Does two bloggers posting a link to another blog they are friendly with really constitute a “digital storm” in the blogosphere? Or is it just water cooler talk for computer nerds?
It worth keeping in mind that blogs tend to have less diversity in both opinion and lifestyle than a typical gathering at the office coffee machine. And there’s a much higher likelihood of someone getting burned.
Myth 6: The Internet is full of viruses.
That’s not quite correct. How many times in the last year was your computer actually infected by a virus – the kind that ruins your day and takes a techno punk about that long to fix?
True, when it does happen, it’s not a pleasant experience. But think of it this way: Every winter you catch the flu or some other virus and waste three to five workdays (plus the odd Ferris Bueller’s day you blame on the flu) recovering. At least Internet viruses don't cause that kind of damage.
Things like anti-virus software and computer warranties are only forms of insurance. And just as you still have to drive carefully in an insured car, you should remain vigilant when browsing the information superhighway.
Myth 7: Kids today are too technologically “wired” and have attention deficit disorders.
Yes, the iPhone, iPad and plasma screen TV are amazing and addictive advices. But let’s take a step back here. Who really started digital addictions and microscopic attention spans?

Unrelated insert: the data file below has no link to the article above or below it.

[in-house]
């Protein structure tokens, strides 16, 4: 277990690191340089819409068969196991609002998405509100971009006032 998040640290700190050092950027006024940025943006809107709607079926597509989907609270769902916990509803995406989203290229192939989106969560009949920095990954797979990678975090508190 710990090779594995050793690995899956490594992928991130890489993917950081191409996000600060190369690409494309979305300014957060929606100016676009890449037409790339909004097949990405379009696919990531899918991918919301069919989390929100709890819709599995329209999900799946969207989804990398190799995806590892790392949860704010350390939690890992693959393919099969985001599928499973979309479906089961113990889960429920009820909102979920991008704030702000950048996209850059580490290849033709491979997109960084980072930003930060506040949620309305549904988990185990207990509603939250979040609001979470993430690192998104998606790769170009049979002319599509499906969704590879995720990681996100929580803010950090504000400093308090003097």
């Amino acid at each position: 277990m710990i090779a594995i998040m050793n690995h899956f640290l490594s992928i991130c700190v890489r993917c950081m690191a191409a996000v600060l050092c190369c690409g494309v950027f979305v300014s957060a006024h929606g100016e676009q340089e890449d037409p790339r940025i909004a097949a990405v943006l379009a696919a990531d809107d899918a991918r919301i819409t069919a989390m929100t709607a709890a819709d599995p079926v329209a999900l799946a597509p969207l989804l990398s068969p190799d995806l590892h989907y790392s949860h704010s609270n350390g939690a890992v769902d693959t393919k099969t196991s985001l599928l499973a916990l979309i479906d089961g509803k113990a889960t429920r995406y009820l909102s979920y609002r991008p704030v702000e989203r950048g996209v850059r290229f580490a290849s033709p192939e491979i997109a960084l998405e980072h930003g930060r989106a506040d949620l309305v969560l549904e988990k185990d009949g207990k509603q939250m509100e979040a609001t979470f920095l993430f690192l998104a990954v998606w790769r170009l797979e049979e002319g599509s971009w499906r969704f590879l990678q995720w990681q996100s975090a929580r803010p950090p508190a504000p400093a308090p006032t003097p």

It couldn’t have been the kids of today, who were born into a world already chock-full of Nintendo nuts. Nor could it be your parents, who we know still haven’t entirely mastered their email accounts.
So let’s face facts. It was your generation, dear reader. It’s you who doesn’t like to be caught on the toilet without your iPhone or Blackberry. It’s you who can’t relax after work without a little time in front of your flat screen TV or computer.
And it’s you who rush home with the latest gadgets and spend days playing with them in a state of near euphoria. Do you really need to give high-fives to everyone in the room when you get through another round of Angry Birds?
So what do you expect from your children? That they should use their imaginations and play in the dirt with some pebbles? Wait, who's that knocking on the door? Look, its Mr. Hypocrisy here to join the fun.
Myth 8: Google search is ruining your memory.
It’s probably true that we remember less these days because we can always look things up on Google. But who said we need to remember all the things our parents had to?
Instead of phone numbers, we have to remember our iPhone passwords so we can look up phone numbers. Instead of memorizing encyclopedia entries we have become professional knowledge grazers, sifting through endless fields of news, opinions and professional information.
Google is a tool. Just like a hammer or an airplane, it’s a means to an end. It makes the skills of the previous generation irrelevant and gives us the time and mental space to acquire new ones.
Myth 9: Technological progress makes happier as a species.
Humanity has always longed for a better life – one that’s supposedly just around the corner. If we can just make that turn, we know we’ll be able to do all the things we’ve always dreamed of.
But there’s a reason Steve Jobs journeyed to an Indian ashram in the days before he founded Apple Computers. And it wasn't for tips from a business or technology guru.
Computers today do incredible things that would have seemed impossible just a generation ago. But there’s no reason to think they’ve made us any happier.
On the other hand, the iPad 3 hasn’t come out yet.
Stay tuned for Techno punks’ upcoming list of the seven worst digital sins.